New Bearings in Esthetics and Art Criticism

A Study in Semantics and Evaluation

Home | About | Philosphy | Contact | Search

and connectedness of elements in a work of art; it is "the inner law which secures the cohesion of the parts." 1U
To explain this view, the core of Professor Greene's elaborate account may be summarized. "By consistency is meant, in general, the satisfaction of the several conditions requisite to the clear expression of ideas in any medium/'115 There are four of these conditions.
(1)    "Medial" or "linguistic correctness" is the negative criterion stating
the artistic requirement of conformity to relevant pre-artistic and artistic rules and conventions. A work of art satisfies this criterion in proportion, first, as the basic principles of the chosen medium are not violated, and, secondly, in proportion as the formal implications of the manner or manners of treatment, and of the compositional pattern, adopted in it, are not disregarded.116
Thus a fresco which was begun with miniaturelike detail and which was completed in mosaic, gouache, and water color would violate artistic rules and conventions; and a painting which was executed partly in the "mode of line and local tone," partly in the "mode of relief," partly in the "Venetian mode," and partly in the "mode of total visual effect," 11T would outrageously disregard formal pictorial principles.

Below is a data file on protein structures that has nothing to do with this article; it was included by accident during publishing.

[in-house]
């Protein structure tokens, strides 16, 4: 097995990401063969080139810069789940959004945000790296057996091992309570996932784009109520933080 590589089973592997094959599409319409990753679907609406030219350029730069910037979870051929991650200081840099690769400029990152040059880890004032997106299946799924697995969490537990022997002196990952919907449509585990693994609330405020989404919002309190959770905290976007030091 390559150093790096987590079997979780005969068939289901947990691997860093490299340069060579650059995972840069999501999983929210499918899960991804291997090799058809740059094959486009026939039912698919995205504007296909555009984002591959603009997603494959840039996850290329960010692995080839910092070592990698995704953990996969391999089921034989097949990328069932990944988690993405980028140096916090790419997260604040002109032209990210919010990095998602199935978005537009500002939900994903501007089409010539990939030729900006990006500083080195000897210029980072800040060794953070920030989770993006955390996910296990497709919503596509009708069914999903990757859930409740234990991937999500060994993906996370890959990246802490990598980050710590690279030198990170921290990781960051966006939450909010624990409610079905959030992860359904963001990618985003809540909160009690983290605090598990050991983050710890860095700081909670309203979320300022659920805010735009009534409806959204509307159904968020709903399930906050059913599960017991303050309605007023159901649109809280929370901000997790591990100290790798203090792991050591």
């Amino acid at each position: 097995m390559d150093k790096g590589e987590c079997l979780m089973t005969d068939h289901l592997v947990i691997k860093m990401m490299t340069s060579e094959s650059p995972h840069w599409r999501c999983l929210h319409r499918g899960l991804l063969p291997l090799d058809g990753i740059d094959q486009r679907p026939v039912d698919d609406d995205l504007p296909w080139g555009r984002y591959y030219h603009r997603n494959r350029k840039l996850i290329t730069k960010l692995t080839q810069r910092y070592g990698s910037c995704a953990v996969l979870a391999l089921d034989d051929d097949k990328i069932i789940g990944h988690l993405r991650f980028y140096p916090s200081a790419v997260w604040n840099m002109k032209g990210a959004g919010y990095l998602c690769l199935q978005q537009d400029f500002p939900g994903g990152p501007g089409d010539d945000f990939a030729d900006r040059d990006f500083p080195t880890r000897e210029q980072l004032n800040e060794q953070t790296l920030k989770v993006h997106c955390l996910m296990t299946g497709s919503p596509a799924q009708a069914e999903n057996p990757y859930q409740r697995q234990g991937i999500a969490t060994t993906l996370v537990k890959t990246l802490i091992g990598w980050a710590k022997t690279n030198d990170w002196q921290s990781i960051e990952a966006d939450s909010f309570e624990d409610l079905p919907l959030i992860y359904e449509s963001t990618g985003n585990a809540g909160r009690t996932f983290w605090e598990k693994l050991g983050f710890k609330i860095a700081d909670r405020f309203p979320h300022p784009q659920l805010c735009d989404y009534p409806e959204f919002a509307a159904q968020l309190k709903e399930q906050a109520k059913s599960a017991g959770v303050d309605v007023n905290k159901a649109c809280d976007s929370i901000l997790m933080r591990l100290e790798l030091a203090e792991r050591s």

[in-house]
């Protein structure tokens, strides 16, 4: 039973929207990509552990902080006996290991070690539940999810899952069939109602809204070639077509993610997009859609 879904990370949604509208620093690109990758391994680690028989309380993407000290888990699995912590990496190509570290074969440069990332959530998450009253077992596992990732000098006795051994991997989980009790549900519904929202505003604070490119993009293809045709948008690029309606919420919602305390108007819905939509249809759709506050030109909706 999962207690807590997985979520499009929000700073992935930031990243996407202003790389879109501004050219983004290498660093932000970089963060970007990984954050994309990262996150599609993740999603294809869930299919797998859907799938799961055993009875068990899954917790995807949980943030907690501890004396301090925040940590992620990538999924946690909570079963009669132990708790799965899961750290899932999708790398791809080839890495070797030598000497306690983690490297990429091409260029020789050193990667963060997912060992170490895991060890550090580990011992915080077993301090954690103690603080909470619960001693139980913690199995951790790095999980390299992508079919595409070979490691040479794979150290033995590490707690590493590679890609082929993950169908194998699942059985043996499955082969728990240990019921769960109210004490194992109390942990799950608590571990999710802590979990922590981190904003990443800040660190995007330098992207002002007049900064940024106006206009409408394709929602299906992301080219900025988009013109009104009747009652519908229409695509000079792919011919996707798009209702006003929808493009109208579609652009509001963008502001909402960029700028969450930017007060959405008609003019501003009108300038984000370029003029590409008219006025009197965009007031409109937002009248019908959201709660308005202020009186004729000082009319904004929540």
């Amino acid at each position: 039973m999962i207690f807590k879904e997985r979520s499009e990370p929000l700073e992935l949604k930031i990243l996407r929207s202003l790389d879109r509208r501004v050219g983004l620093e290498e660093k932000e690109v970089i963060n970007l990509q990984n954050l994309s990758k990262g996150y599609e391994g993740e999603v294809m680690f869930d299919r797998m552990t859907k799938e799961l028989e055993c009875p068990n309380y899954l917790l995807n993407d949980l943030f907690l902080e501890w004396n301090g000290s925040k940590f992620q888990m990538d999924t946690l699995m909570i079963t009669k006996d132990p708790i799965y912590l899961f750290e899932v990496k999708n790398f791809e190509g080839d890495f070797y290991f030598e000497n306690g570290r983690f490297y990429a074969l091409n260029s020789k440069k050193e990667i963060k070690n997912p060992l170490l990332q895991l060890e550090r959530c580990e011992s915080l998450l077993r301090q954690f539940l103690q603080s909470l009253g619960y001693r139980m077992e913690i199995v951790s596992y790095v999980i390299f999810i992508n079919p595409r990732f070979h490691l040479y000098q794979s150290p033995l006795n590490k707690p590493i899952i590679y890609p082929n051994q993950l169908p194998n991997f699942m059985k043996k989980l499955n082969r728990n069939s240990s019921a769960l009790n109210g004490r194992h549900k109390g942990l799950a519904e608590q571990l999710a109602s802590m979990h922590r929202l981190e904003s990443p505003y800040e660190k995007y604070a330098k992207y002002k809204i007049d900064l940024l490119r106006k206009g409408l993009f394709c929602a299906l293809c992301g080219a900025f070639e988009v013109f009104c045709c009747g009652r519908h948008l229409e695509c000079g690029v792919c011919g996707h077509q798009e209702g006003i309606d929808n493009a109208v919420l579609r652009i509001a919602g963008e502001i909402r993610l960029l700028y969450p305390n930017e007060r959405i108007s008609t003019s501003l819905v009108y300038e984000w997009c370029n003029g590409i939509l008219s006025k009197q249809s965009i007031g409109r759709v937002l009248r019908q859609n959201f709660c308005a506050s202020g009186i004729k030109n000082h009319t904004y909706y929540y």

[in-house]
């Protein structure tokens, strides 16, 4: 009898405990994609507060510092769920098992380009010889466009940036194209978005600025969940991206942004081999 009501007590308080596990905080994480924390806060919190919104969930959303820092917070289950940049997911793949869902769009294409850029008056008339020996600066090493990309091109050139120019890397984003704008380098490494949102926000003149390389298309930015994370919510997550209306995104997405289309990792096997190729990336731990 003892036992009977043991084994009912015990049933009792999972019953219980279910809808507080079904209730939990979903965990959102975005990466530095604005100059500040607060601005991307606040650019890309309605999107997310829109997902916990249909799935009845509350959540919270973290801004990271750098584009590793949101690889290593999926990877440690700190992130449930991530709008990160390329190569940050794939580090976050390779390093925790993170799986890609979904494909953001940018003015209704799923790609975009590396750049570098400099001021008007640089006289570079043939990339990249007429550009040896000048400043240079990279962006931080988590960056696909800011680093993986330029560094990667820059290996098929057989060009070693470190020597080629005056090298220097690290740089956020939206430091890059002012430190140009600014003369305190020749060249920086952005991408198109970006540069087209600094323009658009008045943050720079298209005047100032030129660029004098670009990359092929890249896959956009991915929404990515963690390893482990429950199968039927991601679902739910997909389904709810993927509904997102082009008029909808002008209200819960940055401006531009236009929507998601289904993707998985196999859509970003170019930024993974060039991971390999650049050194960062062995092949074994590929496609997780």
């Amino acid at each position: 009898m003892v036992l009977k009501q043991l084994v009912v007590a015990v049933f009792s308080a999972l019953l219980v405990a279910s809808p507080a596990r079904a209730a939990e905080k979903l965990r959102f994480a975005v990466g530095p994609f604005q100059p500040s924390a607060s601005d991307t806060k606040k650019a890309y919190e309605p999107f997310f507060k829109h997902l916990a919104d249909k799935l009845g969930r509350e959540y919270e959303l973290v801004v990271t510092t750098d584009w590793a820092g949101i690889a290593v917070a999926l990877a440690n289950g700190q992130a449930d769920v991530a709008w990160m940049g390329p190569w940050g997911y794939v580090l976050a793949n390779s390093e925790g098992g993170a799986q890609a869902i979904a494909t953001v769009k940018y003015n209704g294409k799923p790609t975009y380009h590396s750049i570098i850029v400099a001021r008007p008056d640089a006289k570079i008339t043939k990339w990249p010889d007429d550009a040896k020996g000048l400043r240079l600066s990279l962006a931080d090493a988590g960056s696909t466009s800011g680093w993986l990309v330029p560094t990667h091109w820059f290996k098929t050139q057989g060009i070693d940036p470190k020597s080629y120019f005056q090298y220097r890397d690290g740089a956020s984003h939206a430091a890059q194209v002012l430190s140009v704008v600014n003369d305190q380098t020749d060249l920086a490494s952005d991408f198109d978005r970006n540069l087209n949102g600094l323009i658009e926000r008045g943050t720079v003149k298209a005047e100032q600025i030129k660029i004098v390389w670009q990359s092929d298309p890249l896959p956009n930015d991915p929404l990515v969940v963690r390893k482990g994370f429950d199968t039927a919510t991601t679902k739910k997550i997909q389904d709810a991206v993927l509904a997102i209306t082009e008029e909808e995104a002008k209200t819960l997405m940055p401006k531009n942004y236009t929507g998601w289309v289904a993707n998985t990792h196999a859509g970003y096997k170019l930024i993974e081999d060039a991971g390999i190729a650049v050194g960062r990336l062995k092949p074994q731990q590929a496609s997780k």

(2)  "Medial" or "linguistic felicity" is the positive criterion stating that an artist has not expressed himself with felicity if
114.  S. H. Butcher, Aristotle's Theory of Poetry and Fine Art (4th ed. London, 1932), p. 166. Although Butcher at no point in the discussion of Aristotle's view of poetic truth uses the term "consistency" to describe this view, the meaning of such epithets as "artistic probability" and "internal necessity" is essentially similar to Greene's meaning of "consistency" which will now be considered.
115.  The Arts and the Art of Criticism, p. 429.
116.  Ibid.j p. 447.
117.  These are the artistic categories discussed by Professor Arthur Pope in The Painter's Modes of Expression (Cambridge, Mass., 1931).